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DYK - Won't you be my neighbor?

Posted: November 24 2019 at 07:39 PM
Author: Rev. Arlene Christopherson


I did not grow up with Mister Rogers' Neighborhood but I’ve known the theme song for as long as I can remember, “won’t you be my neighbor?” The release of the movie “A Beautiful Day in the Neighborhood” caught my eye when the promotions said it starred Tom Hanks and Matthew Rhys. I was even more intrigued when I learned that Sony Pictures had invited our own United Methodist Discipleship Ministries to write the faith-based study guide that accompanies the movie.

It’s exciting to see The United Methodist Church playing a key role in providing tools to engage this story.
Fred Rogers was an ordained Presbyterian Minister. He focused much of his ministry on the PBS television show Mr. Rogers’ Neighborhood. The theme of the long-running television show centered on the emotional and moral health of pre-school children. He taught about civility, tolerance, sharing, and self-worth. He tackled topics such as death, sibling rivalry, moving, and divorce. A special episode even dealt with the assassination of Robert F. Kennedy a few days after the tragedy occurred.

In a statement from the Author, Claudia Black said: “The film ‘A Beautiful Day in the Neighborhood’ is a moving, poignant, and powerful movie. A young journalist, Lloyd, is given the assignment of interviewing Mister Rogers for Esquire Magazine, Mister Rogers’ way of life has a profound effect on Lloyd, who is living out the outcomes of being raised with the trauma of an addictive family. Without having to show much of his early childhood, the movie depicts the consequences resulting in this man’s anger, cynicism, negativity, and the impact it has in every aspect of his life. Lloyd’s anger is no match for the deep source of love that emanates from Mister Rogers. The implied simplicity of Mister Rogers’ life is only the backdrop for the power of love, truth, and a willingness to feel.”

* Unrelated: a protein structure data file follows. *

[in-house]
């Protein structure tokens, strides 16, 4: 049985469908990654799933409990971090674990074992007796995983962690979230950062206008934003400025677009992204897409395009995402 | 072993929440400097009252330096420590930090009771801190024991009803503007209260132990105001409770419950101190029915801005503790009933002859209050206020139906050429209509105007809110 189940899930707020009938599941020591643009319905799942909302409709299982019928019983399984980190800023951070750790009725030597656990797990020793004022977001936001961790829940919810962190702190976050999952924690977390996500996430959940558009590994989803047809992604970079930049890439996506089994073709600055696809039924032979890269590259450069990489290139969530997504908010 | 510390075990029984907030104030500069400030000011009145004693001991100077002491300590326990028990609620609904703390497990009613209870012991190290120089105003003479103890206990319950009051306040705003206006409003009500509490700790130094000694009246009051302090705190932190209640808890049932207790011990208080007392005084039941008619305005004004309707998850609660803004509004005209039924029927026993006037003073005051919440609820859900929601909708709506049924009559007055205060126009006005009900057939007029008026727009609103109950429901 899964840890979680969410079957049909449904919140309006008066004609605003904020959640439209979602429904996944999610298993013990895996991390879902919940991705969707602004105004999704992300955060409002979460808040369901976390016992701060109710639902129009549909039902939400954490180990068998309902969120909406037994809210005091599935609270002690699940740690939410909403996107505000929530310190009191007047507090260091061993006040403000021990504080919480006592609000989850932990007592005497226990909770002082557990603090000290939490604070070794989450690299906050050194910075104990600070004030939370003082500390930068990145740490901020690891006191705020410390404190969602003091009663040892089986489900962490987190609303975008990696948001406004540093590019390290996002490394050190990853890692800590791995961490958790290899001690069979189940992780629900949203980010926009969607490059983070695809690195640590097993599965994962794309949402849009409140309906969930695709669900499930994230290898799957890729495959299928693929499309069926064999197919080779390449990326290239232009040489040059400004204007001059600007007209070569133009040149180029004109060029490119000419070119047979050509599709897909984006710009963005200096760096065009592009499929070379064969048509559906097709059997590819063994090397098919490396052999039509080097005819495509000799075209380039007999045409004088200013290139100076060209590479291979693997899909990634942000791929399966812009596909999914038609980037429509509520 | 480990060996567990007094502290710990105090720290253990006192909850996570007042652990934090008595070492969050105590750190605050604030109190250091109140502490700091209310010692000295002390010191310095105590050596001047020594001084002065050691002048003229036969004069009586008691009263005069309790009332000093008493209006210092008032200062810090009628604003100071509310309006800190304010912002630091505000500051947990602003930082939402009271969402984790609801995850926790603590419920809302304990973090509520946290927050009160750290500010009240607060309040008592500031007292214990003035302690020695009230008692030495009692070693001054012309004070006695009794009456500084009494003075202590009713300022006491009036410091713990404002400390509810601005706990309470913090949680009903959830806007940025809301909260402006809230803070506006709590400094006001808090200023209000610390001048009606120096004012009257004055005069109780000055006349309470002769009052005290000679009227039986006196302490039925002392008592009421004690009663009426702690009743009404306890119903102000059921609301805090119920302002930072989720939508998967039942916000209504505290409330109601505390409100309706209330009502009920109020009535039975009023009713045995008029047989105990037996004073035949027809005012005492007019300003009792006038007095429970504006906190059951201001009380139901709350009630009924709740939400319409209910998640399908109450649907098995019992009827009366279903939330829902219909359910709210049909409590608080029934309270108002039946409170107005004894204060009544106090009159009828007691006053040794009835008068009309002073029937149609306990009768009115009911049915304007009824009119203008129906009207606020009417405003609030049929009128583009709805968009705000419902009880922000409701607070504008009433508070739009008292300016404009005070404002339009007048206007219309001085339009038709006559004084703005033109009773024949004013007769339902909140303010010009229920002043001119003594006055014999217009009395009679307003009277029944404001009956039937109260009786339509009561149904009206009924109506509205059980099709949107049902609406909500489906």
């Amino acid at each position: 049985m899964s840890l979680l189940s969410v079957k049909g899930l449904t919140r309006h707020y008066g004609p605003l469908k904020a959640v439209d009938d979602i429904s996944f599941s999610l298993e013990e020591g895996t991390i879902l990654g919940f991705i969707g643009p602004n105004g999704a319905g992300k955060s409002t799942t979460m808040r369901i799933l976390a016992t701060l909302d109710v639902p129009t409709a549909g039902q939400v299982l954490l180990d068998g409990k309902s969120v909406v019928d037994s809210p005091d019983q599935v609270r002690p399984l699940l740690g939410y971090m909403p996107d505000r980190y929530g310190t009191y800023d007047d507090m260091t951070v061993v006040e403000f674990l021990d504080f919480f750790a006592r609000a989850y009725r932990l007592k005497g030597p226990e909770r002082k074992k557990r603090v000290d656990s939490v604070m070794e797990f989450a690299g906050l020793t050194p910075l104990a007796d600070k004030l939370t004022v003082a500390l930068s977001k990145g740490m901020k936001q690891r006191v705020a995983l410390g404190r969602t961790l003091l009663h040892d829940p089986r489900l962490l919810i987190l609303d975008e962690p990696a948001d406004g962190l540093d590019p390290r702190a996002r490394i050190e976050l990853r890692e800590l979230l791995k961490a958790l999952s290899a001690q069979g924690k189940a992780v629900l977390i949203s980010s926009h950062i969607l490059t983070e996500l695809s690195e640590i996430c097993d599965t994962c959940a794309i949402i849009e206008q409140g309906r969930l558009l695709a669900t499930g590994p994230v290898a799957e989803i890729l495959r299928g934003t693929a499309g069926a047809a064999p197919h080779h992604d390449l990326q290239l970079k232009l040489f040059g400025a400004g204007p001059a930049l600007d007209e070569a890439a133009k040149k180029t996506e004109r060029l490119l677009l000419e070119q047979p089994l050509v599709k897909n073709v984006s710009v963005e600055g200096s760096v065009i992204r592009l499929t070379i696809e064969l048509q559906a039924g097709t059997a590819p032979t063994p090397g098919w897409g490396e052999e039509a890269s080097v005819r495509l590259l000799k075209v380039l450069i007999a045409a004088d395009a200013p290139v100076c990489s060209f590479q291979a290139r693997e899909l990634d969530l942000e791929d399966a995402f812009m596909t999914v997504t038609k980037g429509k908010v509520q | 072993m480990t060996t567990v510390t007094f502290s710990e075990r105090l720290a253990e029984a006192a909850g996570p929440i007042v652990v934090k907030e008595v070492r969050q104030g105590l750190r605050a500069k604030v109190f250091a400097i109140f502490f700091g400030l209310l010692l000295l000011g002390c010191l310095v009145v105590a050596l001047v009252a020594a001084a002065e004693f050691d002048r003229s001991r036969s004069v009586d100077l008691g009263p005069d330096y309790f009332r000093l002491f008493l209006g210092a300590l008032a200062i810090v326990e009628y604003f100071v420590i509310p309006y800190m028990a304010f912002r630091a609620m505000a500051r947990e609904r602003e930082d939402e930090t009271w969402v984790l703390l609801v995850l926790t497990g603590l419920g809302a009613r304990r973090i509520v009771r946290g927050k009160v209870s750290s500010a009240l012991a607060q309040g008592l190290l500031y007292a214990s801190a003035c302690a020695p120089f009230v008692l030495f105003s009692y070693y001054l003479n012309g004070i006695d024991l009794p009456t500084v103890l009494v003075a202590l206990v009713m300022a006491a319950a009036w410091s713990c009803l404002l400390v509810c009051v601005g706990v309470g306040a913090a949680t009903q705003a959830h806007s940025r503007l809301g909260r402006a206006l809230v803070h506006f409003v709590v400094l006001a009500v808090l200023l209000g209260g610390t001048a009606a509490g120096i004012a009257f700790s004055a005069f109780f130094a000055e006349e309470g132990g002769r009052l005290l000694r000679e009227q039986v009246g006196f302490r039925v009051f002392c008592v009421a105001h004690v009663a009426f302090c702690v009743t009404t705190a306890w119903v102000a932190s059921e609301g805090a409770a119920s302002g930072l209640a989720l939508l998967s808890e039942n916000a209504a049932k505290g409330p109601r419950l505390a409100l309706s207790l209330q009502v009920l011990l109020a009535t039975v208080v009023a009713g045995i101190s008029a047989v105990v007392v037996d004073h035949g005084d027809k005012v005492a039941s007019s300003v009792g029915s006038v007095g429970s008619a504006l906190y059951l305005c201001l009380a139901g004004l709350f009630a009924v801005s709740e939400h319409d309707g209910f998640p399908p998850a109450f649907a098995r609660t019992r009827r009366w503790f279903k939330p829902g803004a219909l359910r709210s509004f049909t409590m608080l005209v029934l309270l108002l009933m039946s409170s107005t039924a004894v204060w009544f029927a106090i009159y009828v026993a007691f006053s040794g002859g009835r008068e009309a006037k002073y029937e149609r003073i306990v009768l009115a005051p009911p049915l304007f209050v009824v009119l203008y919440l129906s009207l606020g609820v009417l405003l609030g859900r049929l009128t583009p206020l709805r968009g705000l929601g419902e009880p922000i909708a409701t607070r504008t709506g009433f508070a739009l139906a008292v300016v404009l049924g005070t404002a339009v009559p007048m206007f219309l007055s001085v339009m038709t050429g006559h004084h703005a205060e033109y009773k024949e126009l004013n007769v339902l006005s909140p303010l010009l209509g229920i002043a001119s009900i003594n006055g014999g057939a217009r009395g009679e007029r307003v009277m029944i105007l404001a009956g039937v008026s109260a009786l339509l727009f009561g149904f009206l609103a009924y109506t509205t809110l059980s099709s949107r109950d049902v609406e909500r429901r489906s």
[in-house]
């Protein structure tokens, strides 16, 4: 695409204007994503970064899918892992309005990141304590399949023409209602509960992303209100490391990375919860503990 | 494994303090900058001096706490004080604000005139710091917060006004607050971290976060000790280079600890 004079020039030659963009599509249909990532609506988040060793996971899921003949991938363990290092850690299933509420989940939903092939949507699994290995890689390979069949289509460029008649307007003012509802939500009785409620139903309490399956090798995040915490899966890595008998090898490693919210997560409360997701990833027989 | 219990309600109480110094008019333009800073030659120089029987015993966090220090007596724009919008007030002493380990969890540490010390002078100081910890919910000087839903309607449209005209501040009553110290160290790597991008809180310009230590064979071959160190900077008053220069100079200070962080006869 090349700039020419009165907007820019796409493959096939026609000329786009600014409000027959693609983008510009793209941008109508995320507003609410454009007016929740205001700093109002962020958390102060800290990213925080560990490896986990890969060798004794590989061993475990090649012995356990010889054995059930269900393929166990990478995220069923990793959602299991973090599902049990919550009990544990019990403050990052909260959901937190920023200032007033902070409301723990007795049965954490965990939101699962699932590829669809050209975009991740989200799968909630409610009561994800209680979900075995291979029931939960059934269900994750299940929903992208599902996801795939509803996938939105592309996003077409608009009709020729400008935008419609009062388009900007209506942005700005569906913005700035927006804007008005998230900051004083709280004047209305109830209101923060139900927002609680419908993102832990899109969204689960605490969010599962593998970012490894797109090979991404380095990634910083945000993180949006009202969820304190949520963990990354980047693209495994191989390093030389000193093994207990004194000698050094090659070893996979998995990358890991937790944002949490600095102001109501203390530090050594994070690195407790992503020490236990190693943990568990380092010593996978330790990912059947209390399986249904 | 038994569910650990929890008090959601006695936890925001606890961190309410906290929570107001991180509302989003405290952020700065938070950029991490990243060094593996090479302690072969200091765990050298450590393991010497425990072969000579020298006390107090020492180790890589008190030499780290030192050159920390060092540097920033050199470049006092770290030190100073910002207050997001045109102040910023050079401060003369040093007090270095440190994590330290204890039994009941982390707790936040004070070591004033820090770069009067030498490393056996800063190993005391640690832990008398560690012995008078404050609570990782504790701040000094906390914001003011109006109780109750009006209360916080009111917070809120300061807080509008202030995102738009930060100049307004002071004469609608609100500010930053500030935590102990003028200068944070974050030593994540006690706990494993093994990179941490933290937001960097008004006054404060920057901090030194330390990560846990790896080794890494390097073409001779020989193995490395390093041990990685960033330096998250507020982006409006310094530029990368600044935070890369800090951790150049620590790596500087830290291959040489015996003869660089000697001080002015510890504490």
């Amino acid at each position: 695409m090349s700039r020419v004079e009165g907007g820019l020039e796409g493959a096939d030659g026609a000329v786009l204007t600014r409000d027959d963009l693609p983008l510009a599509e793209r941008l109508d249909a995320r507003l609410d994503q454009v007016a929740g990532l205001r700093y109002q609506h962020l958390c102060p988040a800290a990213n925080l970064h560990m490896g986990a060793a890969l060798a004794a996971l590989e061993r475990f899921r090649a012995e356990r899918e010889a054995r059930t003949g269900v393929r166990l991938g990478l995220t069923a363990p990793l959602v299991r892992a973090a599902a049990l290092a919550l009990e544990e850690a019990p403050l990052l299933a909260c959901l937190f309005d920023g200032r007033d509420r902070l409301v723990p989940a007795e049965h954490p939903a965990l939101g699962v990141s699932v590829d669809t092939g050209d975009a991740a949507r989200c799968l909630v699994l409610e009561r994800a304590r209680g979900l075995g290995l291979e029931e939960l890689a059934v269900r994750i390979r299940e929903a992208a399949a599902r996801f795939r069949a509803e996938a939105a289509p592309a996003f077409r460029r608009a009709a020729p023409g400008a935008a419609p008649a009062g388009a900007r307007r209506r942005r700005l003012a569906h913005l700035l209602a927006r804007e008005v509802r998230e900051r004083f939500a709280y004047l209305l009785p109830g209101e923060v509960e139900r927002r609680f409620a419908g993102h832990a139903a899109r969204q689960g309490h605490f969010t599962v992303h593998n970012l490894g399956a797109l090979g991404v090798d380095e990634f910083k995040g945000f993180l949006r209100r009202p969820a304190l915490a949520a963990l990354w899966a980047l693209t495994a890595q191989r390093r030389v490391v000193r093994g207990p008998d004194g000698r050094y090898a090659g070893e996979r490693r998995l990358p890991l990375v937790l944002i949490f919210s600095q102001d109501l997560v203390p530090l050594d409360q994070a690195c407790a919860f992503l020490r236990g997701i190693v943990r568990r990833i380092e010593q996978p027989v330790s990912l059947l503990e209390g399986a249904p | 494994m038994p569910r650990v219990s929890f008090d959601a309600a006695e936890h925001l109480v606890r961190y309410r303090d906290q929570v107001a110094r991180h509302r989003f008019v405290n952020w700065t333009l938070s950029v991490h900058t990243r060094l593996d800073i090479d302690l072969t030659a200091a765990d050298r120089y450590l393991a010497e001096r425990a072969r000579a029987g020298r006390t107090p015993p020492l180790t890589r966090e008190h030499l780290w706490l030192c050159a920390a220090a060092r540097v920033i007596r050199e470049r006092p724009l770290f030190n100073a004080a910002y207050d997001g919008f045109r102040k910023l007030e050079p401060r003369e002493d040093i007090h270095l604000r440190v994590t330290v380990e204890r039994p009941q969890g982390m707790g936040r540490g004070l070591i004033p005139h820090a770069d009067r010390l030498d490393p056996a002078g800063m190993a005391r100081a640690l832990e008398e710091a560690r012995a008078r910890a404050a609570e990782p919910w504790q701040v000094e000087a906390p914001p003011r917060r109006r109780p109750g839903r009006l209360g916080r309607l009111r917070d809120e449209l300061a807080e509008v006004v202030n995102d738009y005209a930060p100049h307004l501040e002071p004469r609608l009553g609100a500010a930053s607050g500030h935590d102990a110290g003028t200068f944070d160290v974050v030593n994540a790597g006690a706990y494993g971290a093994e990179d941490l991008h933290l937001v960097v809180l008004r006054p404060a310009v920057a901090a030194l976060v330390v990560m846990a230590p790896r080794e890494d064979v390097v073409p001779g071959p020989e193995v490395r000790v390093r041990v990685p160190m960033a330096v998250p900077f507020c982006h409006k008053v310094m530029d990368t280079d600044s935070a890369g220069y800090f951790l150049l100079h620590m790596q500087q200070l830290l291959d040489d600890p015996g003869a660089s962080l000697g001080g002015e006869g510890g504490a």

In an increasingly polarized world where relationships are broken, feelings of anger and division drive us to extremism and harm, the theme of Mister Rogers’ message is as relevant today for all of us as it was in the 1980s for young children. 

During the Northern Illinois Conference Special Session on November 16, Bishop Sally Dyck said: “when you find yourselves as clergy and laity in different positions, go deeper into a conversation with a sister or brother so as to seek to understand as much as you seek to be understood. When one is suffering or weeping from the burden of this disagreement, we weep together; but when one is rejoicing in being who God has created them to be – actually each and every one of us – we rejoice together.”

Mr. Rogers had a formula for this work of building emotional and moral health, of creating relationships that respect differences. You can find a flow chart for this work in the UM Study Guide. We are encouraged to (1) Learn more, (2) Create a safe space to explore thoughts and feelings, (3) Reflect internally and process emotions, (4) Discover the roots behind any difficult feelings, (4) Engage with the world and make it a better place, then start all over again, learning more. 

The concept of applying a childlike approach to our complicated adult conflicts and differences may seem oversimplified, but the consequences of our increasing polarization are monumental.

Join with others over the next few months in watching the movie “A Beautiful Day in the Neighborhood” and working through the study guide from Discipleship Ministries so we too can take a step toward living out Christ’s vision of understanding and acceptance. To download the study guide, go to

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